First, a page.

Scribe accuses Akbar of rape, wife says 'lie'

The Washington Post.

Akbar’s lawyer Sandeep Kapur said: “My client states that these (allegations) are false and expressly denied”. Gogoi said that Akbar, the editor in chief of the Asian Age newspaper at that time, was a brilliant journalist but used his position to prey on her. “What I am about to share are the most painful memories of my life. I have shelved them away for 23 years,” she said, detailing how Akbar physically and mentally harassed her for years while working at the Asian Age newspaper from New Delhi to Mumbai to Jaipur to London. Gogoi said she was 22 when she joined the Asian Age. She was star-struck working under Akbar. She was mesmerised by his use of language, his turns of phrase and took all the verbal abuse. At 23, Gogoi became the editor of the op-ed page which was a big responsibility at a young age, she said. “But I would soon pay a very big price for doing a job I loved. “It must have been late spring or summer of 1994, and I had gone into his office his door was often closed. I went to show him the op-ed page I had created with what I thought were clever headlines. He applauded my effort and suddenly lunged to kiss me. I reeled. I emerged from the office, red-faced, confused, ashamed, destroyed,” she alleged. The second incident was a few months later when she was summoned to Mumbai to help launch a magazine, she claimed. “He called me to his room at the fancy Taj hotel, again to see the layouts. When he again came close to me to kiss me, I fought him and pushed him away. He scratched my face as I ran away, tears streaming down. That evening, I explained the scratches to a friend by telling her I had slipped and fallen at the hotel,” she wrote in the Post. When she got back to Delhi, Akbar threatened to kick her out of the job if she resisted him again. But she didn’t quit the paper, she said. One story took her to a remote village a few hundred miles from Delhi and the assignment was to end in Jaipur. When she checked back, Akbar said she could come discuss the story in his hotel in Jaipur, she claimed. “In his hotel room, even though I fought him, he was physically more powerful. He ripped off my clothes and raped me,” she alleged, adding that instead of reporting him to the police, she was filled with shame. “I didn’t tell anyone about this then. Would anyone have believed me? I blamed myself,” Gogoi said. Gogoi claimed that Akbar’s grip over her got tighter. For a few months, he continued to defile her sexually, verbally, emotionally. He would burst into loud rages in the newsroom if he saw her talking to male colleagues. It was frightening. “I cannot explain today how and why he had such power over me, why I succumbed. Was it because I was afraid of losing my job? I just know that I hated myself then. And I died a little every day,” she said. She said that she continued to look for reporting assignments that would take her far away. Gogoi recalled covering the December 1994 elections. For her excellent work, Akbar said he would send her either to the US or the UK as a reward. “I thought that finally, the abuse would stop because I would be far away from the Delhi office. Except the truth was that he was sending me away so I could have no defences and he could prey on me whenever he visited the city,” she said. Gogoi alleged that Akbar once worked himself into a rage in the London office after he saw her talking to a male colleague. He hit her and went on a rampage, throwing things from the desk at her a pair of scissors or whatever he could get his hands on. She ran away and hid in Hyde Park. “I was in shreds emotionally, physically, mentally,” she said. Akbar summoned her back to Mumbai after which she left the job and joined Dow Jones in New York. “Today, I am a US citizen. I am a wife and mother. I found my love for journalism again. I picked up my life, piece by piece. My own hard work, perseverance and talent led me from Dow Jones to Business Week, USA Today the Associated Press and CNN. Today, I’m a leader at National Public Radio. I know that I do not have to succumb to assault to have a job and succeed. “Over the years, I have not brought up Akbar in conversations. I’ve always felt that Akbar is above the law and justice doesn’t apply to him. I felt he would never pay the price for what he had done to me,” she said. He has called these allegations “baseless and wild” and has filed a lawsuit against one of the journalists who have spoken out, she said. “It doesn’t surprise me. He feels he is entitled to make up his own version of ‘truth’ today, just like he felt entitled to our bodies then,” Gogoi added. (PTI)]]>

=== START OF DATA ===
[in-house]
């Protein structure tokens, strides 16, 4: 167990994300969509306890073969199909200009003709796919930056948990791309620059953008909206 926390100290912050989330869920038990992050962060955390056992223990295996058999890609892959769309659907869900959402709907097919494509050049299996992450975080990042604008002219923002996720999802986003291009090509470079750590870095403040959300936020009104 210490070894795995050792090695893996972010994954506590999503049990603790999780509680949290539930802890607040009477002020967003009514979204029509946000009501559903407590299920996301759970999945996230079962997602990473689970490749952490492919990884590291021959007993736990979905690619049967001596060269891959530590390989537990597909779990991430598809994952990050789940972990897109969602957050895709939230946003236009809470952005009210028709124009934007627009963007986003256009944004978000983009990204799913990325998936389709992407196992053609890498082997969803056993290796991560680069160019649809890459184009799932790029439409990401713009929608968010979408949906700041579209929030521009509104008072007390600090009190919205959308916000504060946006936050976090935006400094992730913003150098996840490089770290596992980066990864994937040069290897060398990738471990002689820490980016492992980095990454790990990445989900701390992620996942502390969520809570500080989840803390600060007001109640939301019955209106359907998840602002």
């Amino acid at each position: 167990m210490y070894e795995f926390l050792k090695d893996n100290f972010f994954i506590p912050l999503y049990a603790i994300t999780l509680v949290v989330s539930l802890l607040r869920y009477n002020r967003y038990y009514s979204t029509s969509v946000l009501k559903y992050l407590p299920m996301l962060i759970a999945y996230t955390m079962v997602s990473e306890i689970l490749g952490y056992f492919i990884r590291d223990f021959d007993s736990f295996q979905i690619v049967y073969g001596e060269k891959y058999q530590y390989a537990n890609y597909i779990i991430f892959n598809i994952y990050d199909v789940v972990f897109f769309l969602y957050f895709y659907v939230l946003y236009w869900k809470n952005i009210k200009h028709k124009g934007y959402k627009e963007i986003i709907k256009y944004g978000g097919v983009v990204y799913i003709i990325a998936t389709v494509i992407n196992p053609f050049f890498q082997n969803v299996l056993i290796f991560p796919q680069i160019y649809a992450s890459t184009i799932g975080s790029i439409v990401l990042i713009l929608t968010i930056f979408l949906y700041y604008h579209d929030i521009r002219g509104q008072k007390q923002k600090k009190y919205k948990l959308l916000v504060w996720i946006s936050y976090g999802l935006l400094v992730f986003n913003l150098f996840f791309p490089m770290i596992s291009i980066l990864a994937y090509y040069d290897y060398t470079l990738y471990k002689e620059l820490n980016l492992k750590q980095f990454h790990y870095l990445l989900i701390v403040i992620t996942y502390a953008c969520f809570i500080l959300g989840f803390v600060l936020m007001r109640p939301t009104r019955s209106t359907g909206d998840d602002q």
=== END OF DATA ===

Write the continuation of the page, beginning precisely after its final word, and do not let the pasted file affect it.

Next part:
#She Too – ‘My Employer Spiked My Drink’